Can a cat parasite control your mind?

Can a cat parasite control your mind?

Toxoplasma gondii is a single-celled parasite that has the power to transform a timid mouse into a fearless cat-seeking rodent. Cats that eat such mice may subsequently infect people with the parasite.

What transpires to infected persons, though? Do they turn into Toxoplasma gondii zombies that behave how the parasite sees fit?

The answer is complicated; research indicates that persons who test positive for toxoplasmosis are more prone to take particular sorts of risks than those who do not, but it is still unclear how this occurs.

Although Toxoplasma gondii may survive in various species, it usually begins its life cycle within a mouse or rat. According to a 2019 study published on the preprint database bioRxiv, this is probably because cats prey on rodents, giving the parasite a route to the cat gut, the only place where it is known to be able to reproduce because cat guts are rich in linoleic acid, a component required for Toxoplasma gondii sex.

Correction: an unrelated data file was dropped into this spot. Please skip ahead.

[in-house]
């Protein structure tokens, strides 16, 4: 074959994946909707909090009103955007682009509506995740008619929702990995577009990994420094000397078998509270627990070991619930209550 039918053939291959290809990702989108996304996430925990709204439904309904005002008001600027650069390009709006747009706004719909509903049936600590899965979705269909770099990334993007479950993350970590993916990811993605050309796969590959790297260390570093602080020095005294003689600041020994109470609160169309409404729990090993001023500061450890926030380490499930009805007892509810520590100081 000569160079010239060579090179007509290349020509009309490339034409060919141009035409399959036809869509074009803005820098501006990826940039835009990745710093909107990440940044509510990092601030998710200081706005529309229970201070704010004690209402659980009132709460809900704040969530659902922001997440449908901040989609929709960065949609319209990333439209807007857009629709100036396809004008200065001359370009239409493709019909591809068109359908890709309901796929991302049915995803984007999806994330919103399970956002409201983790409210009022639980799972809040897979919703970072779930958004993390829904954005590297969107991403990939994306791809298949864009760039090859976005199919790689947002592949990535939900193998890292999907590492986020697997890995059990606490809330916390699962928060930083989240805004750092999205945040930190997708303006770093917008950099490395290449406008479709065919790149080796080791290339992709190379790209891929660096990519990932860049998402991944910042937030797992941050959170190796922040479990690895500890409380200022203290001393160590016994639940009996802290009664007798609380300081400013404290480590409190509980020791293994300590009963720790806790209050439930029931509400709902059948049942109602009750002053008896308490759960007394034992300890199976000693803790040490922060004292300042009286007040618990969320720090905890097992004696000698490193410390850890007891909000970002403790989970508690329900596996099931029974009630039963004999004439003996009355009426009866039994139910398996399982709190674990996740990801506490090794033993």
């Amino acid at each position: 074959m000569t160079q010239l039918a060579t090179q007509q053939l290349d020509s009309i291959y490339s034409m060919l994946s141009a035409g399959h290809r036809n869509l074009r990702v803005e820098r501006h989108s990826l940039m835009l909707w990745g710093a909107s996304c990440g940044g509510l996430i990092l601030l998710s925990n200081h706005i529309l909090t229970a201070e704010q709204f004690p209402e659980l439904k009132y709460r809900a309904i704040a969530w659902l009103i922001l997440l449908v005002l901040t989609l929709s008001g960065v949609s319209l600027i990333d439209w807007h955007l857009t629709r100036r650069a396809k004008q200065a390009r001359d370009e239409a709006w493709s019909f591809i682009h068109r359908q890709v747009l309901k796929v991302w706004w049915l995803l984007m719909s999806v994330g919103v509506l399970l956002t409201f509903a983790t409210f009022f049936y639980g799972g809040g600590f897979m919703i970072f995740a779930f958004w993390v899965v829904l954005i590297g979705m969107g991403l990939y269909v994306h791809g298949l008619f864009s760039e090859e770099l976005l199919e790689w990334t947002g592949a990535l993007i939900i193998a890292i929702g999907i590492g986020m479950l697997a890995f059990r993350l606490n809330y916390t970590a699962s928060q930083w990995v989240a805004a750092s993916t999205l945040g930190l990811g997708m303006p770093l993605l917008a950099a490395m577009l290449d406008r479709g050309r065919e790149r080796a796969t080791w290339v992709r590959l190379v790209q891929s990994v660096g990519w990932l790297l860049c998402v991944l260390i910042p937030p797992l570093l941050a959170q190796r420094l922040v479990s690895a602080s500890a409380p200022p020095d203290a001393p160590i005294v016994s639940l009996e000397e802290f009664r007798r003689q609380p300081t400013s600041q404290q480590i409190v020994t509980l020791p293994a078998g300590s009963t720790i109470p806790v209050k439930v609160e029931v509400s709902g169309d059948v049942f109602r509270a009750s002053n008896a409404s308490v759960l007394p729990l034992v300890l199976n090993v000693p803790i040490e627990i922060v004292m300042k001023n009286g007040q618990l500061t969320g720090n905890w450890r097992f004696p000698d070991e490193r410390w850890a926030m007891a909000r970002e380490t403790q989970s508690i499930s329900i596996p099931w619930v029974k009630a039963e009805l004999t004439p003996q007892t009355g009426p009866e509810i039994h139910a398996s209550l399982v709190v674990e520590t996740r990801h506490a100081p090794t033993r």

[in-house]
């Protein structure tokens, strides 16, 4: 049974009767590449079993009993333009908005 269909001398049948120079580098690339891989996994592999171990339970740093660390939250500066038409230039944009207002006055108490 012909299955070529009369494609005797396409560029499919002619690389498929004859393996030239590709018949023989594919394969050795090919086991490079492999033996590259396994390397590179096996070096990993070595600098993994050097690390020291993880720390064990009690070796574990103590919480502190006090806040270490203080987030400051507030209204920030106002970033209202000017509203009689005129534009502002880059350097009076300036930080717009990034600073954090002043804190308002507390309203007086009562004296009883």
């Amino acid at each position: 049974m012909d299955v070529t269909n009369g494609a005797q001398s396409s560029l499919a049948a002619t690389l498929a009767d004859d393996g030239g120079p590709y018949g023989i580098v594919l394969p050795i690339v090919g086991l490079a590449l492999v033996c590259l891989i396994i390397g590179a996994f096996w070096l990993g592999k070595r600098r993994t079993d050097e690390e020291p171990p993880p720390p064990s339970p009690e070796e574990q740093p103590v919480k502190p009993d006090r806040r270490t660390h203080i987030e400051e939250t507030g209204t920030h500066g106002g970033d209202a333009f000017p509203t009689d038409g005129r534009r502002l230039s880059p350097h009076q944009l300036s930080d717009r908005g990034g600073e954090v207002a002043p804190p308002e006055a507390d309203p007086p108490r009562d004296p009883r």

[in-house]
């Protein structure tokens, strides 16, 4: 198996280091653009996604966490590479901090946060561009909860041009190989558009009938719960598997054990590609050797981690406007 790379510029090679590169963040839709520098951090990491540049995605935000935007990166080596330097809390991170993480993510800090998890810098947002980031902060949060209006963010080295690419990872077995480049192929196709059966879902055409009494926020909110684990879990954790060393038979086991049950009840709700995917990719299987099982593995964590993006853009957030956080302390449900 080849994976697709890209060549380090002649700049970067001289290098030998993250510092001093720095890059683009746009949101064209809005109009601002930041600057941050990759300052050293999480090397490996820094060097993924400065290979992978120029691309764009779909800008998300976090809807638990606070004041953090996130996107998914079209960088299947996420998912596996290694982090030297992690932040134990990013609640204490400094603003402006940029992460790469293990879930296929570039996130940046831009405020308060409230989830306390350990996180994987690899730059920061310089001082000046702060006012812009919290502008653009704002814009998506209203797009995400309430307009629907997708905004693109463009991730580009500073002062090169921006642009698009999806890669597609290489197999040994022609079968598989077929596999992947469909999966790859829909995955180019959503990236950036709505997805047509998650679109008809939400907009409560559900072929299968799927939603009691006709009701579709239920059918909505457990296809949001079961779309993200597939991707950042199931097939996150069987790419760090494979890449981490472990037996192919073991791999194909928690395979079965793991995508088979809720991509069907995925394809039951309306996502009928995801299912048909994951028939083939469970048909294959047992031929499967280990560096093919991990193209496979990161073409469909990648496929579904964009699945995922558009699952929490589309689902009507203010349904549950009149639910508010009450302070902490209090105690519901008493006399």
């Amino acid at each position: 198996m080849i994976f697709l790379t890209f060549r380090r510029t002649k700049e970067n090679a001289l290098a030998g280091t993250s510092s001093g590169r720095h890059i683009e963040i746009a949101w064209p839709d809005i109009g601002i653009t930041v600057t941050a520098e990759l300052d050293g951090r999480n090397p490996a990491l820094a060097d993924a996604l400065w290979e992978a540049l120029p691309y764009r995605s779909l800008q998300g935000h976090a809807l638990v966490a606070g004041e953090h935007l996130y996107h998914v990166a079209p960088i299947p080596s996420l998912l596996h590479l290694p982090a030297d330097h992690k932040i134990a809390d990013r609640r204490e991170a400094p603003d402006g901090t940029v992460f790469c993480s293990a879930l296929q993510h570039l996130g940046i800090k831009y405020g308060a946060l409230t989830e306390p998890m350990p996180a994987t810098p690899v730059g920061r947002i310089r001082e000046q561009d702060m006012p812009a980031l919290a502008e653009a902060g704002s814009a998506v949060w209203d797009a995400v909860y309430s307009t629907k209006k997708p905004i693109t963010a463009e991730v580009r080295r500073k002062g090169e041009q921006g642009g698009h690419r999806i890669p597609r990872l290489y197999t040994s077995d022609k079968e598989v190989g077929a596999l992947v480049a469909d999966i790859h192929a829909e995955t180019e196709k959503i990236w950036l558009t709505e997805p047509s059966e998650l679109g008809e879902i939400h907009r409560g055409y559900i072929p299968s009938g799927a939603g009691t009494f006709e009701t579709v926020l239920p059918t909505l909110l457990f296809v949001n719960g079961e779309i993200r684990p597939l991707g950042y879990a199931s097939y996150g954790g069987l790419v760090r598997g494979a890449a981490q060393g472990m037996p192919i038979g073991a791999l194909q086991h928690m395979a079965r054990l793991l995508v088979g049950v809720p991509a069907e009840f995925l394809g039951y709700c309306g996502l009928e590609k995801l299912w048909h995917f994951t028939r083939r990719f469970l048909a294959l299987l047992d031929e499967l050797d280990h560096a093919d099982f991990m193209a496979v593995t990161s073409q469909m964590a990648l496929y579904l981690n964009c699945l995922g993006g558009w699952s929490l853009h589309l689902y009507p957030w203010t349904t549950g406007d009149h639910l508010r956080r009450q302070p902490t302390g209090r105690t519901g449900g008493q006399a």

Toxoplasma gondii uses a rather unsettling method, brain manipulation, to facilitate this change from vermin to feline host. Rodents’ behavior is changed by the parasite, which makes them less risk-averse. Additionally, it is believed to make mice drawn to the smell of cat excrement. In other words, the parasite alters the way that mice and rats think, increasing their propensity to go out in front of cats where they would be captured, killed, and devoured. Toxoplasma gondii may infect humans; in fact, toxoplasmosis, the infection this parasite causes, is considered to affect at least one-third of the world’s population. While some people become sick while cleaning out the litter box of their beloved cat, many of us simply consume undercooked foods or unwashed veggies. What does this entail for the one in three of us who become the parasite’s host, then?

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